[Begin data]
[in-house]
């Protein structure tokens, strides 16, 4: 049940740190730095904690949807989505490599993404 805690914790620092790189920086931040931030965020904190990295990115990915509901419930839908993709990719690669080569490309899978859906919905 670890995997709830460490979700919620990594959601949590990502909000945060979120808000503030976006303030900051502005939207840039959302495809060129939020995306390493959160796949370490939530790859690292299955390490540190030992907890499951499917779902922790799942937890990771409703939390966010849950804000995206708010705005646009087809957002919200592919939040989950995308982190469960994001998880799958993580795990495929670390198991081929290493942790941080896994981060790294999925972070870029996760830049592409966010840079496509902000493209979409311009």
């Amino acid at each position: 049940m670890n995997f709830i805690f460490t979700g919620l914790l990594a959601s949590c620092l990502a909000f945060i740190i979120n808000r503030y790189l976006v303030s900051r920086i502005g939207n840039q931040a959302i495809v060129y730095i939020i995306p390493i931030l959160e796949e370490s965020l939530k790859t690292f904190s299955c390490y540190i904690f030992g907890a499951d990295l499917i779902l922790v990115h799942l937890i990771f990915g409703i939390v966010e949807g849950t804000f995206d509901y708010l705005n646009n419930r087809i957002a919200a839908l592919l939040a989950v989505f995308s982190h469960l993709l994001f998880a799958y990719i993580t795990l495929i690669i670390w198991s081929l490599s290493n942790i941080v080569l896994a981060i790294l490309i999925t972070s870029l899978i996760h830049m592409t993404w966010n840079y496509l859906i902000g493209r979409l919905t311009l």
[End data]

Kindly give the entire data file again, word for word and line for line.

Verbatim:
[in-house]
């Protein structure tokens, strides 16, 4: 049940740190730095904690949807989505490599993404 805690914790620092790189920086931040931030965020904190990295990115990915509901419930839908993709990719690669080569490309899978859906919905 670890995997709830460490979700919620990594959601949590990502909000945060979120808000503030976006303030900051502005939207840039959302495809060129939020995306390493959160796949370490939530790859690292299955390490540190030992907890499951499917779902922790799942937890990771409703939390966010849950804000995206708010705005646009087809957002919200592919939040989950995308982190469960994001998880799958993580795990495929670390198991081929290493942790941080896994981060790294999925972070870029996760830049592409966010840079496509902000493209979409311009």
């Amino acid at each position: 049940m670890n995997f709830i805690f460490t979700g919620l914790l990594a959601s949590c620092l990502a909000f945060i740190i979120n808000r503030y790189l976006v303030s900051r920086i502005g939207n840039q931040a959302i495809v060129y730095i939020i995306p390493i931030l959160e796949e370490s965020l939530k790859t690292f904190s299955c390490y540190i904690f030992g907890a499951d990295l499917i779902l922790v990115h799942l937890i990771f990915g409703i939390v966010e949807g849950t804000f995206d509901y708010l705005n646009n419930r087809i957002a919200a839908l592919l939040a989950v989505f995308s982190h469960l993709l994001f998880a799958y990719i993580t795990l495929i690669i670390w198991s081929l490599s290493n942790i941080v080569l896994a981060i790294l490309i999925t972070s870029l899978i996760h830049m592409t993404w966010n840079y496509l859906i902000g493209r979409l919905t311009l």